This is a band that makes “music for the end of the world,” as it declares grandiosely on its Facebook page, and though it’s highly likely that the term “the end” is intended in the most obvious sense, The Soft Moon (is that how it looks when liquefying over the bay?) does hail from San Francisco, so perhaps what Justin Anastasi, Keven Tecon, Luis Vasquez, and Damon Way are undertaking is meant more along the lines of a sonorous “voyage au bout de la nuit.” And what a night it is that these four take us through!

The visual aspect of their videos is interesting in its own right (and there’s a noteworthy bit of local history stretching out behind it) and it can be fun to watch the band perform live – but I’d suggest that one close one’s eyes for a while and just listen to its thunder and see (pardon that expression) how different it makes one feel, and, in a very strange way, how much reinvigoration it brings. I shall not invoke any number of fashionable terms or names to describe this experience, but simply state that the sound of The Soft Moon does successfully insert itself into the body – it could be called “acoustipuncture” – whereas any number of other bands only manage to make mere ear-splitting noise.

Some months ago The Soft Moon performed in Amsterdam; I regret that I only heard of the band afterwards.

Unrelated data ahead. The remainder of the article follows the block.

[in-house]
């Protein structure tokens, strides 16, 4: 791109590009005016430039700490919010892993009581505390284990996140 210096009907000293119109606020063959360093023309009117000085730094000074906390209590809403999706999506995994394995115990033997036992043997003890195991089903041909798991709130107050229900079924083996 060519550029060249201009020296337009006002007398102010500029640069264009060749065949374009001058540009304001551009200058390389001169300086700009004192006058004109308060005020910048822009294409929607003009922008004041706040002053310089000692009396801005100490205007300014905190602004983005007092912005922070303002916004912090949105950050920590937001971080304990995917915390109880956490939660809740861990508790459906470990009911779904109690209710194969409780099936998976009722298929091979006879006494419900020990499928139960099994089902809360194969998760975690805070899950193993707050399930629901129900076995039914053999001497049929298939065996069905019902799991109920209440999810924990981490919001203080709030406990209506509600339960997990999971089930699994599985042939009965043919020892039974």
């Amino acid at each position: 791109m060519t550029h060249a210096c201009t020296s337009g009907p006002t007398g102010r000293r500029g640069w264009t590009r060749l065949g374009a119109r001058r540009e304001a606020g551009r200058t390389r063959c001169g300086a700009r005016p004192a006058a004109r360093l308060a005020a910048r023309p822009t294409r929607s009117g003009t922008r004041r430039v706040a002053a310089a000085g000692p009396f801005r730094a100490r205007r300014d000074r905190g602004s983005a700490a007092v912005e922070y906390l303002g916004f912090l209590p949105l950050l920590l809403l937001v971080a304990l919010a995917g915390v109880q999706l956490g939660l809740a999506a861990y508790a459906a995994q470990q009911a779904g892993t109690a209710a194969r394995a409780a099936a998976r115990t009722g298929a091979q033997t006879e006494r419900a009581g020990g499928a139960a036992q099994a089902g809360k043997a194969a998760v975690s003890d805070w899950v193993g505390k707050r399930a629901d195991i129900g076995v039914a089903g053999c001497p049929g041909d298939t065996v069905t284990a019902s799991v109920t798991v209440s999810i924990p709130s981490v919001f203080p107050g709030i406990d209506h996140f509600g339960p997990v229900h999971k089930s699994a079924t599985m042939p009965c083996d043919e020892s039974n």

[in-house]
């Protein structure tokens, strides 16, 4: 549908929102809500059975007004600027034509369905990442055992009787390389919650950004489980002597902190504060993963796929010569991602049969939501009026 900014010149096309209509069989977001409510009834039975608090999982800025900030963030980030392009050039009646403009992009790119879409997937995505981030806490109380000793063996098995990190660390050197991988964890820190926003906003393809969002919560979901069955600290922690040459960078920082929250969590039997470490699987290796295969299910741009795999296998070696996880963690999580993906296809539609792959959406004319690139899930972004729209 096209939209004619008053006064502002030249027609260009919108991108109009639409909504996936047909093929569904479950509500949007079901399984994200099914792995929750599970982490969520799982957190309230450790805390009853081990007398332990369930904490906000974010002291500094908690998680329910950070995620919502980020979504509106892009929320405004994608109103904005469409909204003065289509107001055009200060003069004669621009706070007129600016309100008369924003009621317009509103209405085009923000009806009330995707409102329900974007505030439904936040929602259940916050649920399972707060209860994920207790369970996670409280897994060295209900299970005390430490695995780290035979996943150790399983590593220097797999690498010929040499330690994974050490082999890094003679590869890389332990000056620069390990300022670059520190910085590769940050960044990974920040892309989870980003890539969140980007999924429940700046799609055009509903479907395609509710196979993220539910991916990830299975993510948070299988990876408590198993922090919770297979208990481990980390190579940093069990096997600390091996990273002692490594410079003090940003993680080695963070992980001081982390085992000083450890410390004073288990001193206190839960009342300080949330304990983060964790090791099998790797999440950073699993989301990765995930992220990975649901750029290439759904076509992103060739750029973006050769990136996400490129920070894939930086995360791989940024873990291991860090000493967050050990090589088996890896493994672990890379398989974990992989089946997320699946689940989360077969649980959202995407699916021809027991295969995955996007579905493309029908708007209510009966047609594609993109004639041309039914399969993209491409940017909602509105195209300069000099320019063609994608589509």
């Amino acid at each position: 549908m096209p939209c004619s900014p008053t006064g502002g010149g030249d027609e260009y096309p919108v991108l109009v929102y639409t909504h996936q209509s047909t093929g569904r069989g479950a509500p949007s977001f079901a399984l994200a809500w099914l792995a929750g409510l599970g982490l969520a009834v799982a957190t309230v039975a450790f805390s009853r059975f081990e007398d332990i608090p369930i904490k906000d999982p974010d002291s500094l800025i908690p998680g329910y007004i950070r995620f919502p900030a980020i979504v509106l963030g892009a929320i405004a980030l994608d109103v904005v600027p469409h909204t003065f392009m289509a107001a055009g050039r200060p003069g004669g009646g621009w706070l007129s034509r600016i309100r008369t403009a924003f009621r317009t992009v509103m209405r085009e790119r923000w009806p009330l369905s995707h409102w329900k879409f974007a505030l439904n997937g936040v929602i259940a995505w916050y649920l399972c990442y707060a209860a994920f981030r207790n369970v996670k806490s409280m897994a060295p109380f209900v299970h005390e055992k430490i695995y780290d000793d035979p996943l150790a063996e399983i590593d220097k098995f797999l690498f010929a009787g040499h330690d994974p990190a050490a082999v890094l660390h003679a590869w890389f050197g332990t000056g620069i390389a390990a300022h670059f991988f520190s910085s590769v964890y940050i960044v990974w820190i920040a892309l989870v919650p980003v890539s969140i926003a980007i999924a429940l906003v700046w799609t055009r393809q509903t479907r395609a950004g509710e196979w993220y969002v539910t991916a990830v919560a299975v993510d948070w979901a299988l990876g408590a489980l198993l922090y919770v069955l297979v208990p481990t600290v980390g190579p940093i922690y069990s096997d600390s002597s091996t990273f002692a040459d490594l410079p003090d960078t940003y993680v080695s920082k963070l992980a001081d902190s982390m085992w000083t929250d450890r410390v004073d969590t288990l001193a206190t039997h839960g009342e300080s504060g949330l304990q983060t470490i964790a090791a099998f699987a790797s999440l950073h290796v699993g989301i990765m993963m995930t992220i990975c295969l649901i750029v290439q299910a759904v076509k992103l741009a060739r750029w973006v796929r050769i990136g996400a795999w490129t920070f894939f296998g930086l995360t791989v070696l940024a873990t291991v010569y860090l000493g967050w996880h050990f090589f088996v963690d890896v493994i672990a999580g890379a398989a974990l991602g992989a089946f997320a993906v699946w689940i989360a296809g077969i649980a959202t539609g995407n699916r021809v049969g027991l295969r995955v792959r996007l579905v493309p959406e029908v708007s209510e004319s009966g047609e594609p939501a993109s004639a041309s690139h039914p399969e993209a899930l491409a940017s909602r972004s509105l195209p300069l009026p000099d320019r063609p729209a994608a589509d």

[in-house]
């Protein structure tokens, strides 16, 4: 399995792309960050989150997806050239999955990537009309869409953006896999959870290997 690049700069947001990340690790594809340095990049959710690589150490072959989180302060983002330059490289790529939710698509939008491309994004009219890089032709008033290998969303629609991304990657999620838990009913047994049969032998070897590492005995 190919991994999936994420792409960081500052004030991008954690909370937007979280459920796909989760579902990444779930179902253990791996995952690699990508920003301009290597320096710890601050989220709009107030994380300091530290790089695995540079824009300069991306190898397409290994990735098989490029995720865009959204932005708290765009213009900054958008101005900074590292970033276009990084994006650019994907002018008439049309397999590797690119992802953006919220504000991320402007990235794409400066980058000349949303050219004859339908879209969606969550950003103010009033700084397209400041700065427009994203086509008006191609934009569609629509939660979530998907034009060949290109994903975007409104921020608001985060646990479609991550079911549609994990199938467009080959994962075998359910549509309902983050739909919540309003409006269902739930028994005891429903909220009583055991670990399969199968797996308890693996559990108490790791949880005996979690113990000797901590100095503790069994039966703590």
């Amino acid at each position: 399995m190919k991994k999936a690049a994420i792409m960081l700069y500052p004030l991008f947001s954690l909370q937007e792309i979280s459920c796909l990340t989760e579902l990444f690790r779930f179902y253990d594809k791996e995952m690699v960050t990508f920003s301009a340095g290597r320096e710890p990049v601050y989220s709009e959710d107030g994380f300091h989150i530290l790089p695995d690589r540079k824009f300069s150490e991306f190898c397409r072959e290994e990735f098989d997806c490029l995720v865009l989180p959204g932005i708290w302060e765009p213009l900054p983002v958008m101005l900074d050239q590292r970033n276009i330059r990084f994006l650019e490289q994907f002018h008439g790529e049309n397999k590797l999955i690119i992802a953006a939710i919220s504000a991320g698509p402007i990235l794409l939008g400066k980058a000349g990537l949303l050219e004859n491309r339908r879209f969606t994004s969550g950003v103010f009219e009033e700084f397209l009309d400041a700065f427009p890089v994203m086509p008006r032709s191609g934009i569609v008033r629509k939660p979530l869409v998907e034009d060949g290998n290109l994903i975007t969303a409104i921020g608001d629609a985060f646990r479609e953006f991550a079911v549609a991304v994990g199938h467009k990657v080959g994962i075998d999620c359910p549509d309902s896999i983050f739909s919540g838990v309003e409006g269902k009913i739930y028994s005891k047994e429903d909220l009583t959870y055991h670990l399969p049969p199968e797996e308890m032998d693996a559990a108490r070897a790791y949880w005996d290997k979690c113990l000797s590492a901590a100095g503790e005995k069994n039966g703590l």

The band’s videos are works in their own right, full of visual static and reverberations and areas of light used as formal elements, all sequenced together – edited and stretched out – with skill: they can actually be watched. (Here too this band succeeds where so many others only make an ocular mess.) Now, those of a certain age or with long memories may be forgiven for thinking that they’ve seen this all before, for in fact with these videos The Soft Moon is bringing something specifically San Franciscan full circle: namely, the first musical lightshows as devised by the artist Seymour Locks sixty years ago, long before the 1960s (and eclipsed by that later decade) and coeval in fact with the Beat Poets’ early period, lightshows which, in this form, compressed into two dimensions, are being transported into the present.

Whether the term “end” befits such a procedure, or whether a quite different one is better, is a question.

(Concerning Seymour Locks and his role in this history, Robin Oppenheimer, David E. James, and Golan Levin may be consulted, and also the overview by Robert R. Riley, in his short contribution to the book The San Francisco Tape Music Center (University of California Press), “Liquid to Light.”)